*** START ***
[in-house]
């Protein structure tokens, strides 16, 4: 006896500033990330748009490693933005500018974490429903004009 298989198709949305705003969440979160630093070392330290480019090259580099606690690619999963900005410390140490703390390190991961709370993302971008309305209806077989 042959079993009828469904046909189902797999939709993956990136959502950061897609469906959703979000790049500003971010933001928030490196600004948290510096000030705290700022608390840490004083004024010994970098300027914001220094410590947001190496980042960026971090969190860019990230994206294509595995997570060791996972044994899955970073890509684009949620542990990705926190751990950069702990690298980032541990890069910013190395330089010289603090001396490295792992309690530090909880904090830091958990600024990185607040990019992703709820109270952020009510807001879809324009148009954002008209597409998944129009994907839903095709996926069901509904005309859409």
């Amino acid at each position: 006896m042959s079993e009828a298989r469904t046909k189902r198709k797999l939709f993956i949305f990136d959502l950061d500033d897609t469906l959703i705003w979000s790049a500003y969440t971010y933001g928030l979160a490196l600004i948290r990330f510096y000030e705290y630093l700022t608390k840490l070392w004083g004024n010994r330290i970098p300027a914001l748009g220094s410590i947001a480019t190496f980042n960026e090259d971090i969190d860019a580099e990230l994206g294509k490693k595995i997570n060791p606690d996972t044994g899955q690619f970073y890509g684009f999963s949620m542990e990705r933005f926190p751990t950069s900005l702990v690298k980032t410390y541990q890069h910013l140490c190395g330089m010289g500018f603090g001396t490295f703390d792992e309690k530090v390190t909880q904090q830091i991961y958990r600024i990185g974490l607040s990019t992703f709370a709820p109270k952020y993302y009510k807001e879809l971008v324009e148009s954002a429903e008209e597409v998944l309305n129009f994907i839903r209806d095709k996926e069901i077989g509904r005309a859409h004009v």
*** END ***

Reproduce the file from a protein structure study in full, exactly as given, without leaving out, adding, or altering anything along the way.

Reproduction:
[in-house]
């Protein structure tokens, strides 16, 4: 006896500033990330748009490693933005500018974490429903004009 298989198709949305705003969440979160630093070392330290480019090259580099606690690619999963900005410390140490703390390190991961709370993302971008309305209806077989 042959079993009828469904046909189902797999939709993956990136959502950061897609469906959703979000790049500003971010933001928030490196600004948290510096000030705290700022608390840490004083004024010994970098300027914001220094410590947001190496980042960026971090969190860019990230994206294509595995997570060791996972044994899955970073890509684009949620542990990705926190751990950069702990690298980032541990890069910013190395330089010289603090001396490295792992309690530090909880904090830091958990600024990185607040990019992703709820109270952020009510807001879809324009148009954002008209597409998944129009994907839903095709996926069901509904005309859409």
């Amino acid at each position: 006896m042959s079993e009828a298989r469904t046909k189902r198709k797999l939709f993956i949305f990136d959502l950061d500033d897609t469906l959703i705003w979000s790049a500003y969440t971010y933001g928030l979160a490196l600004i948290r990330f510096y000030e705290y630093l700022t608390k840490l070392w004083g004024n010994r330290i970098p300027a914001l748009g220094s410590i947001a480019t190496f980042n960026e090259d971090i969190d860019a580099e990230l994206g294509k490693k595995i997570n060791p606690d996972t044994g899955q690619f970073y890509g684009f999963s949620m542990e990705r933005f926190p751990t950069s900005l702990v690298k980032t410390y541990q890069h910013l140490c190395g330089m010289g500018f603090g001396t490295f703390d792992e309690k530090v390190t909880q904090q830091i991961y958990r600024i990185g974490l607040s990019t992703f709370a709820p109270k952020y993302y009510k807001e879809l971008v324009e148009s954002a429903e008209e597409v998944l309305n129009f994907i839903r209806d095709k996926e069901i077989g509904r005309a859409h004009v």